Providing a fragment of the FMRP protein, which is missing in people with fragile X syndrome, eased hyperactivity and restored nerve cell communication in the brain, a study in a mouse model found.
The study, “FMRP(1–297)-tat restores ion channel and synaptic function in a model of Fragile X syndrome,” was published in the journal Nature Communications.
The FMRP protein plays a critical role in the specialized connections between nerve cells called synapses. Lack of this protein, caused by mutations in the FMR1 gene, induces a range of developmental problems that include cognitive impairment, learning disabilities, and hyperactivity.
FMRP is widely produced in the cerebellum, a structure located at the back of the brain. The protein regulates the activity of proteins known as ion channels at the cell membrane, allowing the passage of ions and driving nerve impulses.
Researchers at the University of Calgary, in Canada, hypothesized that a shortage of FMRP disrupts the synaptic connection between nerve cell projections known as mossy fibers, one of the major inputs to the cerebellum, and cerebellar cells called granule cells.
“If I had to make an analogy, it might be akin to insulin and diabetes,” Raymond Turner, PhD, professor at the University of Calgary’s Cumming School of Medicine and the study’s senior author, said in a university press release. “With [fragile X], individuals are missing this protein — let’s try putting it back in.”
Instead of using the full-length FMRP protein, the team used a fragment of FMRP — called FMRP(1–297) — that still maintained function.
“It’s not a full FMRP molecule at all but rather a fragment with important structural features and functional components that are active in doing things like controlling ion channels or the levels of other proteins,” said Ning Cheng, PhD, a scientist in the Turner lab and a study co-author.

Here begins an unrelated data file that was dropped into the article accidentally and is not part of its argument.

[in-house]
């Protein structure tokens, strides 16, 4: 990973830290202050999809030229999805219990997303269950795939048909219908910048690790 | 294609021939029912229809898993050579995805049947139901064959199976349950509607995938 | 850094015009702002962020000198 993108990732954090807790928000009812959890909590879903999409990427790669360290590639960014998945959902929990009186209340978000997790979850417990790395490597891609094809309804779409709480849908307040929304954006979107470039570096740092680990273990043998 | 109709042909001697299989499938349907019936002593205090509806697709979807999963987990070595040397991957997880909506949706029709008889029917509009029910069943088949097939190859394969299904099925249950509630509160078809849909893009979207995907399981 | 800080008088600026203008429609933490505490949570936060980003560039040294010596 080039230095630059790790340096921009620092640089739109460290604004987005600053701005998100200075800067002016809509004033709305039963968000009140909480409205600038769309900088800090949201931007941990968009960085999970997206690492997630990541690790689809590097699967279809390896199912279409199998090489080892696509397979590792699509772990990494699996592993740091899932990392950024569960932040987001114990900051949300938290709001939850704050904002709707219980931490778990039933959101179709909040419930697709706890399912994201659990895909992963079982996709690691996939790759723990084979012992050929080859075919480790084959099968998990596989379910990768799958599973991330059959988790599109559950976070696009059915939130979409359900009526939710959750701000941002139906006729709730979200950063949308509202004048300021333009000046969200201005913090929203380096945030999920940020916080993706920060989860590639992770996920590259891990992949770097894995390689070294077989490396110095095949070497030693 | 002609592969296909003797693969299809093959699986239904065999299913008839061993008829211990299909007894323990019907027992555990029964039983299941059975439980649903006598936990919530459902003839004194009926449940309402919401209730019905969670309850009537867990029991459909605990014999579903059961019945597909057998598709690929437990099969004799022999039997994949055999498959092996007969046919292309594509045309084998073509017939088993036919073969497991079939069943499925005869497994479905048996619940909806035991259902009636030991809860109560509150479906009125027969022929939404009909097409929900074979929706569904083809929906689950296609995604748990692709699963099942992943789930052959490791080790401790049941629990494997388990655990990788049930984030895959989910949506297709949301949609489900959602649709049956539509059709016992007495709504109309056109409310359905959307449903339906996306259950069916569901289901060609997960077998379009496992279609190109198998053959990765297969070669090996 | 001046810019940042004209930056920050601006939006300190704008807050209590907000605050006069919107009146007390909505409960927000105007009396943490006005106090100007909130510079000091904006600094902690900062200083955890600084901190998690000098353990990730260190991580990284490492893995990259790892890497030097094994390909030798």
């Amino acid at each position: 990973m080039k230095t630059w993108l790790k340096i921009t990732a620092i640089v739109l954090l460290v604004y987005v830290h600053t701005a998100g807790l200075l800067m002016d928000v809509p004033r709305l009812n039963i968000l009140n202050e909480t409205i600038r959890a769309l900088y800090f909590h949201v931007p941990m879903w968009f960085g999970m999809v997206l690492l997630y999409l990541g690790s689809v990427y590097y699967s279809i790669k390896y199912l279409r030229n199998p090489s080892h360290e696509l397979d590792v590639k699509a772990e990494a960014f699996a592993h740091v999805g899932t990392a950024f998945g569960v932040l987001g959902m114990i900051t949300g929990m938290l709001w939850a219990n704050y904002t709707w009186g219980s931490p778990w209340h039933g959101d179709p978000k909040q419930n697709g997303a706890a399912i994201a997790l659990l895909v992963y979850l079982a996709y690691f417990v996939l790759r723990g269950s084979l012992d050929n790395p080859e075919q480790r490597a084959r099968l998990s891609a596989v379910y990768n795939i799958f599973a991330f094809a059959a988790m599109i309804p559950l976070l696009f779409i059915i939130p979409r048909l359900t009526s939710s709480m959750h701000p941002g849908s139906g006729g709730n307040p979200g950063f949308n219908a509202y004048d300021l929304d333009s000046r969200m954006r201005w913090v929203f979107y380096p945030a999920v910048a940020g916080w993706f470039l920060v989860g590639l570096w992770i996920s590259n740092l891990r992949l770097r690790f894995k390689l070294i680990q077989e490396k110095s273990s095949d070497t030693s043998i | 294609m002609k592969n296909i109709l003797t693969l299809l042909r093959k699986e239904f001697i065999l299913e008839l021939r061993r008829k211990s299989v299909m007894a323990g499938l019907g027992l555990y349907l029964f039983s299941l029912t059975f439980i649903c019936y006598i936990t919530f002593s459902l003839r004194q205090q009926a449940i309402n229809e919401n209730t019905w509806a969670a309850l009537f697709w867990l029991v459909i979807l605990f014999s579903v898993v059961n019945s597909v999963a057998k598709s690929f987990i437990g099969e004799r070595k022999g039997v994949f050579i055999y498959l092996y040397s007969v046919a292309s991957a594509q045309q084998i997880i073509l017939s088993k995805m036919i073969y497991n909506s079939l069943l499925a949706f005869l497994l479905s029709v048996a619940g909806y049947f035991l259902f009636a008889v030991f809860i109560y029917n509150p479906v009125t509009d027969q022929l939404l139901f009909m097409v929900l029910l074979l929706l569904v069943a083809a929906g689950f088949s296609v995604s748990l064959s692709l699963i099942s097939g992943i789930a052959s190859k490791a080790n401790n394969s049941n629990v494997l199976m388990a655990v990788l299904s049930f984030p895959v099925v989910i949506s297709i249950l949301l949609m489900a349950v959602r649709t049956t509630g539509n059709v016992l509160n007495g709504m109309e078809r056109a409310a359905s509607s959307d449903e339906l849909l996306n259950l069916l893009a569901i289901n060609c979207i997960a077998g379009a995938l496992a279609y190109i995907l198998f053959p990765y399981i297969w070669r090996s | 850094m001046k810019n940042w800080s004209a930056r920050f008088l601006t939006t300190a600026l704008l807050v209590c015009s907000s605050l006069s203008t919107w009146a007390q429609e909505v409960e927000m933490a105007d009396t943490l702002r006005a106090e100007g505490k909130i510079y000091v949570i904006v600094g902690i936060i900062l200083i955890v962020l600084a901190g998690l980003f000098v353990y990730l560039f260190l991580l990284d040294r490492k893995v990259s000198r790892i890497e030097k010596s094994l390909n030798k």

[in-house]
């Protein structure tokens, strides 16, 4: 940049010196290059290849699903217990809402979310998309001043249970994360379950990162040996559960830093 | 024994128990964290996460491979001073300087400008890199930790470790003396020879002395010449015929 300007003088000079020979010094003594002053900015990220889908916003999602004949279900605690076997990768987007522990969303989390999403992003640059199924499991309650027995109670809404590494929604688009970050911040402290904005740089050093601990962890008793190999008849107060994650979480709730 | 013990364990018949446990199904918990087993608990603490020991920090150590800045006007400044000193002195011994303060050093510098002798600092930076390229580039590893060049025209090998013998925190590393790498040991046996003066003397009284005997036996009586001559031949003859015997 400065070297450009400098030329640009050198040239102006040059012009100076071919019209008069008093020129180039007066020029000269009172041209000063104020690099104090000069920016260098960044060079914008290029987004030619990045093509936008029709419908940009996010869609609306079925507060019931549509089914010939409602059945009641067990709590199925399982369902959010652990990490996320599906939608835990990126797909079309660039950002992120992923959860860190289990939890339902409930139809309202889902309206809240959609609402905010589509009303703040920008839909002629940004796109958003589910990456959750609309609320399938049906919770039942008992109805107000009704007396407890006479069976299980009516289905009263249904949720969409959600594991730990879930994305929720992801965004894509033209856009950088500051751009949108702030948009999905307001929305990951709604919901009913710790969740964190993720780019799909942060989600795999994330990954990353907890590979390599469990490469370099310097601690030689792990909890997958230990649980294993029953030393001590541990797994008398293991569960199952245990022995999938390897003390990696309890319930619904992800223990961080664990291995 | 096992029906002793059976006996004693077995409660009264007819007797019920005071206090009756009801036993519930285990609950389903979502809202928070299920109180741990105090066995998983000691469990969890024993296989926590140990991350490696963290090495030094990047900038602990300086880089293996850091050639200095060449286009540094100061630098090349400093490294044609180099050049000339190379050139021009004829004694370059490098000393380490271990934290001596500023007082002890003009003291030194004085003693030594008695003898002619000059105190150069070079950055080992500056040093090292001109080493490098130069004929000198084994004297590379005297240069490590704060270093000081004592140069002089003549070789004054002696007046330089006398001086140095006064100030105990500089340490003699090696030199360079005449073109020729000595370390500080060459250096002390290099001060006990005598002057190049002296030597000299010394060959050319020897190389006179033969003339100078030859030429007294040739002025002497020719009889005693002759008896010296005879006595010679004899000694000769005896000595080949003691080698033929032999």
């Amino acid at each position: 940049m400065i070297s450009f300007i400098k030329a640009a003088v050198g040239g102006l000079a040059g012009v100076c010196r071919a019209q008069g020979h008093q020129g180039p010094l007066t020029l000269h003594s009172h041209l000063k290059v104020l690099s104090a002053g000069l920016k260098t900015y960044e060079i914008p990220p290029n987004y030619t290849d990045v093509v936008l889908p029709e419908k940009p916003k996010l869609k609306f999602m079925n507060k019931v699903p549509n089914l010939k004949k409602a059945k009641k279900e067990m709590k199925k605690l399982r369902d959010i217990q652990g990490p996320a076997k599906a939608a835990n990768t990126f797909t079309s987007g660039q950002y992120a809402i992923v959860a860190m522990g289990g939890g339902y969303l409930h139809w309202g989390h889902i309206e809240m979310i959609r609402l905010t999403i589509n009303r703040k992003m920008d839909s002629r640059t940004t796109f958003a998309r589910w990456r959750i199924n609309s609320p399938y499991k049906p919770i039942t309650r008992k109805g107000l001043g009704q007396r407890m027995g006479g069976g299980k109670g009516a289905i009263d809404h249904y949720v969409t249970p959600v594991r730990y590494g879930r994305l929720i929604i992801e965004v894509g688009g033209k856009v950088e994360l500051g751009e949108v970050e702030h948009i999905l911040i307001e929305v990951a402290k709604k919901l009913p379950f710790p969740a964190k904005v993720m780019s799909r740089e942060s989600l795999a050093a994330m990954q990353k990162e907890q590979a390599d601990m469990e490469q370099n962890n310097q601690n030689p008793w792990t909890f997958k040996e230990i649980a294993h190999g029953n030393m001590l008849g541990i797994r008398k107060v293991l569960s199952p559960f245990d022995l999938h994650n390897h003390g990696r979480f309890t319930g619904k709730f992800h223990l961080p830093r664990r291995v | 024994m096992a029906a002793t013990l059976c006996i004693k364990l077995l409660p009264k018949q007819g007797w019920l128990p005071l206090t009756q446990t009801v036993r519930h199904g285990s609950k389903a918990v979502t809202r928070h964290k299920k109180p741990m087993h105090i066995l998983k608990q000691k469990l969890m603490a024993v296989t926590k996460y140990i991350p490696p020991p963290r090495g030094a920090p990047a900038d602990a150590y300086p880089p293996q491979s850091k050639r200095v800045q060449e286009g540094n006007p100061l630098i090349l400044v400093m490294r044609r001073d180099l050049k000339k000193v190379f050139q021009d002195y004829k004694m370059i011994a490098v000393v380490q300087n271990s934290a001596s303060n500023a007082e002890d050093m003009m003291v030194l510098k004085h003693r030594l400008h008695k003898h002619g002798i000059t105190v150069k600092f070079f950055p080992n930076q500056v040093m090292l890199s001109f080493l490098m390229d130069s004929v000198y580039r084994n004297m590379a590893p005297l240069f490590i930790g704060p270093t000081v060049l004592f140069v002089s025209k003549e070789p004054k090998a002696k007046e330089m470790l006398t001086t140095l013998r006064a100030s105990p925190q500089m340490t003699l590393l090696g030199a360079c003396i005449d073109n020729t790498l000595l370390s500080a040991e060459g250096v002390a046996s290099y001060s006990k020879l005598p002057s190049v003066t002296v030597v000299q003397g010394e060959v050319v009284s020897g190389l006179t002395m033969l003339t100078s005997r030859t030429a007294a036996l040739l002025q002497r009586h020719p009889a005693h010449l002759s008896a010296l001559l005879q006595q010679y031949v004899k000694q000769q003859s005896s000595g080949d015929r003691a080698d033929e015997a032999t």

Using brain tissue from mice engineered to lack the FMRP protein (Fmr1 KO mice), the team found that FMRP(1–297) restored the activation of granule cells in a concentration-dependent manner and normalized the response of mossy fibers, which is essential for motor learning.
Results also showed that the effect of FMRP(1–297) on mossy fibers was via its role in an ion channel complex that contains a calcium channel (Cav3) and a potassium channel (Kv2). This finding indicates that the FMRP protein is a member of the Cav3–Kv4 complex.
To test FMRP(1–297) potential in vivo, a small protein called tat was bound to the FMRP(1–297) protein to allow it to cross the blood-brain barrier — a highly selective membrane that shields the brain from large molecules and other cells found in the blood.
FMRP(1–297)-tat, injected into the animals’ tail, was seen to rapidly spread in the brain.
“In 30 minutes, the protein distributed throughout the brain and accomplished what it’s supposed to do at the single-cell level,” Turner said.
As hyperactivity and anxiety are hallmark symptoms of fragile X, Fmr1 KO mice treated with FMRP(1–297)-tat were put through an open field test to measure motor activity levels, anxiety, and willingness to explore. Hyperactivity lessened with FMRP(1–297)-tat for almost 24 hours.
FMRP(1–297)-tat also normalized the levels of three essential proteins in brain function, which are altered in the Fmr1 KO mouse model of fragile X.
“We did one injection and we tested for it one day later, and three key proteins that are known to be in Fragile X were still at restored normal levels,” said Xiaoqin Zhan, PhD, the study’s first author.
“These data reveal that FMRP(1-297)-tat can improve function from the levels of protein translation [production] to synaptic efficacy and behaviour in a model of Fragile X syndrome, identifying a potential therapeutic strategy for this genetic disorder,” the scientists wrote.
The team now plans to investigate other parts of FMRP, testing the protein’s ability to ease cognitive disorders associated with fragile X.
“Unlike a lot of drug therapies where you hope you can get your drug to one specific group of cells, FMRP is expressed in just about every cell in the brain, so an all-encompassing wide-based application is what you want,” Turner said.
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